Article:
- Basic Books
- Adrian Goldsworthy
- Basic Books
- 7.8 X 5.1 X 0.9 inches
- 0.55 pounds
- History > Ancient - Rome
Stretching eighty miles from coast to coast across northern England, Hadrian's Wall is the largest Roman artifact known today. It is commonly viewed as a defiant barrier, the end of the empire, a place where civilization stopped and barbarism began. In fact, the massive structure remains shrouded in mystery. Was the wall intended to keep out the Picts, who inhabited the North? Or was it merely a symbol of Roman power and wealth? What was life like for soldiers stationed along its expanse? How was the extraordinary structure built -- with what technology, skills, and materials?
In Hadrian's Wall, Adrian Goldsworthy embarks on a historical and archaeological investigation, sifting fact from legend while simultaneously situating the wall in the wider scene of Roman Britain. The result is a concise and enthralling history of a great architectural marvel of the ancient world.
Adrian Goldsworthy was a Junior Research Fellow at Cardiff University for two years and subsequently taught part-time at King's College London and was an assistant professor on the University of Notre Dame's London program for six years. He also did bits and pieces of teaching at other universities. He has lectured on a range of topics, including both Greek and (particularly) Roman History, but also taught a course on the military history of the Second World War at Notre Dame.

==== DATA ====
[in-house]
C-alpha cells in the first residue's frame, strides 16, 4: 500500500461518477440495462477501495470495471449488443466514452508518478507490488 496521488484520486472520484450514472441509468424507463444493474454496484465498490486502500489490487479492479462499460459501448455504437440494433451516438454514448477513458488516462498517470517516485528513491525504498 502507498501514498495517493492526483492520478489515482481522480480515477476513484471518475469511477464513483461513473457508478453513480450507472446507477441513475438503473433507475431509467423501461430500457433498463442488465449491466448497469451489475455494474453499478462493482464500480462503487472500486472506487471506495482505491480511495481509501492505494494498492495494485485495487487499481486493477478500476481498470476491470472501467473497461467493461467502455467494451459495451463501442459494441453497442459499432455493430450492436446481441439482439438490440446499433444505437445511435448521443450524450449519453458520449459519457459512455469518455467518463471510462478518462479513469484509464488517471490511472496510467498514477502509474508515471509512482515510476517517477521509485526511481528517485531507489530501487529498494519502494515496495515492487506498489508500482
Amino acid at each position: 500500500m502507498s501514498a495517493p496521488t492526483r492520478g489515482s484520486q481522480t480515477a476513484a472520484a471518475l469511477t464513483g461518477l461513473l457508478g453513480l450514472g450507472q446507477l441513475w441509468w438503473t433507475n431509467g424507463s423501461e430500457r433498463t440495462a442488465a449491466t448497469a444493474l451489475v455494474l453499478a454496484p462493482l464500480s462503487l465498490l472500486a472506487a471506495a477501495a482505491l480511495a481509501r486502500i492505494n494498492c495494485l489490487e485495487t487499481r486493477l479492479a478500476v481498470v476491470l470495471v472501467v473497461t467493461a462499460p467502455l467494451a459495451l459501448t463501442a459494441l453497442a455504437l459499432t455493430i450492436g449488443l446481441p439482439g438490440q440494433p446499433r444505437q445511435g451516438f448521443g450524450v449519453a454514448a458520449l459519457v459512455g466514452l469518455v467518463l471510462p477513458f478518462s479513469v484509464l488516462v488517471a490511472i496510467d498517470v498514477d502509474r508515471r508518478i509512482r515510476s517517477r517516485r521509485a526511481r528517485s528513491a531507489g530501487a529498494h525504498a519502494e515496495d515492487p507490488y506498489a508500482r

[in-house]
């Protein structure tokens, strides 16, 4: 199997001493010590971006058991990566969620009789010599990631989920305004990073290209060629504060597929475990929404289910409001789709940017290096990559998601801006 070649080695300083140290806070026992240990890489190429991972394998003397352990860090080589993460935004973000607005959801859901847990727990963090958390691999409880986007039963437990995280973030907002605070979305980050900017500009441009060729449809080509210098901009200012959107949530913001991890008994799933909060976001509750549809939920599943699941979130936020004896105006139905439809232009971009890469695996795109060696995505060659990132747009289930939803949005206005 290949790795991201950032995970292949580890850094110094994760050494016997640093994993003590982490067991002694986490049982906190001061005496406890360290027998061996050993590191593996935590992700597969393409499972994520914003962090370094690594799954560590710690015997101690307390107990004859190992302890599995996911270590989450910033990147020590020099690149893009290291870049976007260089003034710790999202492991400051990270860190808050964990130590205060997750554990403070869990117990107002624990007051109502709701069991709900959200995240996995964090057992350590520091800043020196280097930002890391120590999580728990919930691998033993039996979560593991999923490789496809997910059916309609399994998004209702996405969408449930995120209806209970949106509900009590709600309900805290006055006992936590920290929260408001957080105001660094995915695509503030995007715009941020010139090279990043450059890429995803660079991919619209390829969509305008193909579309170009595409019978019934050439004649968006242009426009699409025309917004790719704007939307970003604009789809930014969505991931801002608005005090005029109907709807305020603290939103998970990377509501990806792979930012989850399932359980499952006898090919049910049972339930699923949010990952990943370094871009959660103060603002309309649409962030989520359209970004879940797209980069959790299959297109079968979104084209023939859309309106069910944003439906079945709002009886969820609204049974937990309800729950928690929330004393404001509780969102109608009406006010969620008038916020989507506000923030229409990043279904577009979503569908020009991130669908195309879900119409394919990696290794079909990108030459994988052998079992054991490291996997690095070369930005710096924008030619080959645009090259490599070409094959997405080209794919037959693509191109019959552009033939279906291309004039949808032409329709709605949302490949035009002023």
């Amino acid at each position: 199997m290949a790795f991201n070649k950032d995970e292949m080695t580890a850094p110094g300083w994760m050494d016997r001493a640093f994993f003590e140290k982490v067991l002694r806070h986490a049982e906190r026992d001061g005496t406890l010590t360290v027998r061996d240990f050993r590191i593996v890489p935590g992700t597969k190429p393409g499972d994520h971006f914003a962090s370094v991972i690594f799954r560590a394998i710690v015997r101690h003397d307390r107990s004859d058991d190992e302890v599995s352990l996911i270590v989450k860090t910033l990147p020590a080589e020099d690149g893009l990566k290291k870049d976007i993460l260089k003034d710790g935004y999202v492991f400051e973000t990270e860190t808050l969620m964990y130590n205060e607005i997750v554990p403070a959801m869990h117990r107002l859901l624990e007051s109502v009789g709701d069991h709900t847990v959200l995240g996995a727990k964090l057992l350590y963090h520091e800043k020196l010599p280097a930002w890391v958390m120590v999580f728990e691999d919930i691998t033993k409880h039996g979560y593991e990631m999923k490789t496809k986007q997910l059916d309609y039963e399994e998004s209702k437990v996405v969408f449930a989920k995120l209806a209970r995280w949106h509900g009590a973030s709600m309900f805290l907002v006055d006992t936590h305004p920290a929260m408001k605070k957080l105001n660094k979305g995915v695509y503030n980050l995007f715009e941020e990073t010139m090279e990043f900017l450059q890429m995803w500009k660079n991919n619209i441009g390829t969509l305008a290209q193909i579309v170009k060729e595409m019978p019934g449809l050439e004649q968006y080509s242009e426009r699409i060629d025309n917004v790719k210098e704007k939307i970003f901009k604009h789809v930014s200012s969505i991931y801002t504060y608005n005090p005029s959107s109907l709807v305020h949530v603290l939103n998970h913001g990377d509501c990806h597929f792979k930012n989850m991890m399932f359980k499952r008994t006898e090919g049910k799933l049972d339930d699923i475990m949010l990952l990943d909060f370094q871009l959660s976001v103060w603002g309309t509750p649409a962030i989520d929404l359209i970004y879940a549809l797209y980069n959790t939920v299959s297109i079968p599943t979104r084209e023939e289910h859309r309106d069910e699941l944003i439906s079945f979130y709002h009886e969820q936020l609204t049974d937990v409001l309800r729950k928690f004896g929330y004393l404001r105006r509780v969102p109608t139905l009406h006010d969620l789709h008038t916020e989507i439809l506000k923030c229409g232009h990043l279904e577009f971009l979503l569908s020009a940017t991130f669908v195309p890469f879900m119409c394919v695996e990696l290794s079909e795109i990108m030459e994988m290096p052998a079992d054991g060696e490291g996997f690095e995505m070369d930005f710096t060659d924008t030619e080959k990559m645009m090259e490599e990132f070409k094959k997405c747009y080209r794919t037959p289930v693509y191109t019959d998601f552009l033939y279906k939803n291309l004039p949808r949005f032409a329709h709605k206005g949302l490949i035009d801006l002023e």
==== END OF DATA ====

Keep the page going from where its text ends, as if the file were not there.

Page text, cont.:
While at St John's College, Oxford University he was awarded a D.Phil. in Literae Humaniores (Ancient History) in 1994. The topic of his thesis was 'The Roman Army as a fighting force, 100 BC-AD 200'. A modified version of this was subsequently published in the Oxford Monographs series under the title of The Roman Army at War, 100 BC - AD 200 (1996). This remains in print and is one of the best selling works in the series.
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